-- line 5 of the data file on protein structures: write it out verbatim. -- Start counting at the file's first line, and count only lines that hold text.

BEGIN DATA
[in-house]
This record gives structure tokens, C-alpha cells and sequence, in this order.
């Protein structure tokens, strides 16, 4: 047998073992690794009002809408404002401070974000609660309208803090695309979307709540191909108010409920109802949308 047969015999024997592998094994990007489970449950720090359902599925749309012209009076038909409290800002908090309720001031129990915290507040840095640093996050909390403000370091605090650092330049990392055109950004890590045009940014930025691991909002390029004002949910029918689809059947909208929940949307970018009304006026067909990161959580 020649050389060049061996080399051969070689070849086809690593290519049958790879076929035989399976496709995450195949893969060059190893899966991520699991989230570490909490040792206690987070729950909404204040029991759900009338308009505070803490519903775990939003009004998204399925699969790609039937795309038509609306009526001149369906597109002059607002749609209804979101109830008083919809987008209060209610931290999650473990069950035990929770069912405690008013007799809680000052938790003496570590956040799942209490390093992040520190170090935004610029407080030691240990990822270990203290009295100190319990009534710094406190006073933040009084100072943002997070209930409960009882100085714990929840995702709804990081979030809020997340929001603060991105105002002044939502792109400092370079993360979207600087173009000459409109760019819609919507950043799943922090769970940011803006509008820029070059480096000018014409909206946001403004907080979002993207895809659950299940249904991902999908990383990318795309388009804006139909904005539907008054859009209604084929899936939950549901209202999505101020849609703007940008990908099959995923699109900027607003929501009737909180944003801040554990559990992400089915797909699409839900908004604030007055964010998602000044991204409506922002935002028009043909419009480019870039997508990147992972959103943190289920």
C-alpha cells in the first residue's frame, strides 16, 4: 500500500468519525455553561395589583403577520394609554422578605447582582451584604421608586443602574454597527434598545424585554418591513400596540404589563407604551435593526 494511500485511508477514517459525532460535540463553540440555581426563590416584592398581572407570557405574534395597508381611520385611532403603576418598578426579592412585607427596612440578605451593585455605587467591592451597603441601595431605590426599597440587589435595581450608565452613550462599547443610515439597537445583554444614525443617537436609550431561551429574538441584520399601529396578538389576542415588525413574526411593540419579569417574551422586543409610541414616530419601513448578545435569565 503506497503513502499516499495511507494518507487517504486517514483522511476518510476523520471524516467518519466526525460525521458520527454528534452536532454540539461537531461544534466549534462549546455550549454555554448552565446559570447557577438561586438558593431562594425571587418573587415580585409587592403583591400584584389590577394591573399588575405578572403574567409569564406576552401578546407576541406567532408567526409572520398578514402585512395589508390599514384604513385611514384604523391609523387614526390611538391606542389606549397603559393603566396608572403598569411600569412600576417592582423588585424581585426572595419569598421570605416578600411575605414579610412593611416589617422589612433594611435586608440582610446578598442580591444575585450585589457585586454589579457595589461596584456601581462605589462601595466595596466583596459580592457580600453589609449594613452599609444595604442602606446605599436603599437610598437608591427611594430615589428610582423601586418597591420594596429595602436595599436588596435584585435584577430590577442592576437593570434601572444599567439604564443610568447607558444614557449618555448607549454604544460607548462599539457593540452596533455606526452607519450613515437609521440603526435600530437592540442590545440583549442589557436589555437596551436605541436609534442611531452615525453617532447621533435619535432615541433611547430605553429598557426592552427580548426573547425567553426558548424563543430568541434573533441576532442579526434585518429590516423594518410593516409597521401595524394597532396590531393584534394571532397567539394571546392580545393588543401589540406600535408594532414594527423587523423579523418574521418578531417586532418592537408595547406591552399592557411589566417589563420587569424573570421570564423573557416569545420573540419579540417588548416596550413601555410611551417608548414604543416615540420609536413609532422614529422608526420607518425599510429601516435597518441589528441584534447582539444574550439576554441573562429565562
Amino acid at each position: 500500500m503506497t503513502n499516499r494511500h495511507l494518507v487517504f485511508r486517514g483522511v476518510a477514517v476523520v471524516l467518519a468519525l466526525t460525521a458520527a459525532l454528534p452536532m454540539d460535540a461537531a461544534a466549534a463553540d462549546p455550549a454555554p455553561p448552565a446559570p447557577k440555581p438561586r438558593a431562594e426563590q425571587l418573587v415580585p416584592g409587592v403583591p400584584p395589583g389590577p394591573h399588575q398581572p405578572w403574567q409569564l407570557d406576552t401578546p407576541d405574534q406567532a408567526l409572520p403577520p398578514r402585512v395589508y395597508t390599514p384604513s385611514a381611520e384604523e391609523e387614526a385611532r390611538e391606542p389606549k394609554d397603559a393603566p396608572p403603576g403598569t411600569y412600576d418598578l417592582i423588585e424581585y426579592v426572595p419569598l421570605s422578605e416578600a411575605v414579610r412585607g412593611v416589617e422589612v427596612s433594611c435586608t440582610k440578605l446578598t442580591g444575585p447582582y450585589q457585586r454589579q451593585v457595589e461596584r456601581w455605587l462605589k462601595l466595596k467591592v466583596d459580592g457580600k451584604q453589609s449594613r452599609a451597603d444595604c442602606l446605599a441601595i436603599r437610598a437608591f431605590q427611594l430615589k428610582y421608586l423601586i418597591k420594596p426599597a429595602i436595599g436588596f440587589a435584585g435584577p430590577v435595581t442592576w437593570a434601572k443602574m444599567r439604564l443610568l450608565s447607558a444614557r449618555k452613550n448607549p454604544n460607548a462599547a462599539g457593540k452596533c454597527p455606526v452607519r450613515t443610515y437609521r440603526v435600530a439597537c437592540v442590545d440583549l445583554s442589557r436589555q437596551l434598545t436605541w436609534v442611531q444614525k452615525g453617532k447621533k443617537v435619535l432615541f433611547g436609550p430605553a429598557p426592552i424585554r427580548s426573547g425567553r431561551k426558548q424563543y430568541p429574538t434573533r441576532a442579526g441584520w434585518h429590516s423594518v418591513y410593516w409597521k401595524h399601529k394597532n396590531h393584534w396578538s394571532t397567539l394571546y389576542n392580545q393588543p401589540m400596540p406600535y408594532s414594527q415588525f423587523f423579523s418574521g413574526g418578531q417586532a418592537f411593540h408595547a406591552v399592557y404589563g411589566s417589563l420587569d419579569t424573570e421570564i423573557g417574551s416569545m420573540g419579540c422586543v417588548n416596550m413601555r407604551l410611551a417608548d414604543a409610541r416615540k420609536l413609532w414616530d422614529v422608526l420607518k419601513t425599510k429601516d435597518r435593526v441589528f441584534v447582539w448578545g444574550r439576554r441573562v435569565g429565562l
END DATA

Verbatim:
Amino acid at each position: 500500500m503506497t503513502n499516499r494511500h495511507l494518507v487517504f485511508r486517514g483522511v476518510a477514517v476523520v471524516l467518519a468519525l466526525t460525521a458520527a459525532l454528534p452536532m454540539d460535540a461537531a461544534a466549534a463553540d462549546p455550549a454555554p455553561p448552565a446559570p447557577k440555581p438561586r438558593a431562594e426563590q425571587l418573587v415580585p416584592g409587592v403583591p400584584p395589583g389590577p394591573h399588575q398581572p405578572w403574567q409569564l407570557d406576552t401578546p407576541d405574534q406567532a408567526l409572520p403577520p398578514r402585512v395589508y395597508t390599514p384604513s385611514a381611520e384604523e391609523e387614526a385611532r390611538e391606542p389606549k394609554d397603559a393603566p396608572p403603576g403598569t411600569y412600576d418598578l417592582i423588585e424581585y426579592v426572595p419569598l421570605s422578605e416578600a411575605v414579610r412585607g412593611v416589617e422589612v427596612s433594611c435586608t440582610k440578605l446578598t442580591g444575585p447582582y450585589q457585586r454589579q451593585v457595589e461596584r456601581w455605587l462605589k462601595l466595596k467591592v466583596d459580592g457580600k451584604q453589609s449594613r452599609a451597603d444595604c442602606l446605599a441601595i436603599r437610598a437608591f431605590q427611594l430615589k428610582y421608586l423601586i418597591k420594596p426599597a429595602i436595599g436588596f440587589a435584585g435584577p430590577v435595581t442592576w437593570a434601572k443602574m444599567r439604564l443610568l450608565s447607558a444614557r449618555k452613550n448607549p454604544n460607548a462599547a462599539g457593540k452596533c454597527p455606526v452607519r450613515t443610515y437609521r440603526v435600530a439597537c437592540v442590545d440583549l445583554s442589557r436589555q437596551l434598545t436605541w436609534v442611531q444614525k452615525g453617532k447621533k443617537v435619535l432615541f433611547g436609550p430605553a429598557p426592552i424585554r427580548s426573547g425567553r431561551k426558548q424563543y430568541p429574538t434573533r441576532a442579526g441584520w434585518h429590516s423594518v418591513y410593516w409597521k401595524h399601529k394597532n396590531h393584534w396578538s394571532t397567539l394571546y389576542n392580545q393588543p401589540m400596540p406600535y408594532s414594527q415588525f423587523f423579523s418574521g413574526g418578531q417586532a418592537f411593540h408595547a406591552v399592557y404589563g411589566s417589563l420587569d419579569t424573570e421570564i423573557g417574551s416569545m420573540g419579540c422586543v417588548n416596550m413601555r407604551l410611551a417608548d414604543a409610541r416615540k420609536l413609532w414616530d422614529v422608526l420607518k419601513t425599510k429601516d435597518r435593526v441589528f441584534v447582539w448578545g444574550r439576554r441573562v435569565g429565562l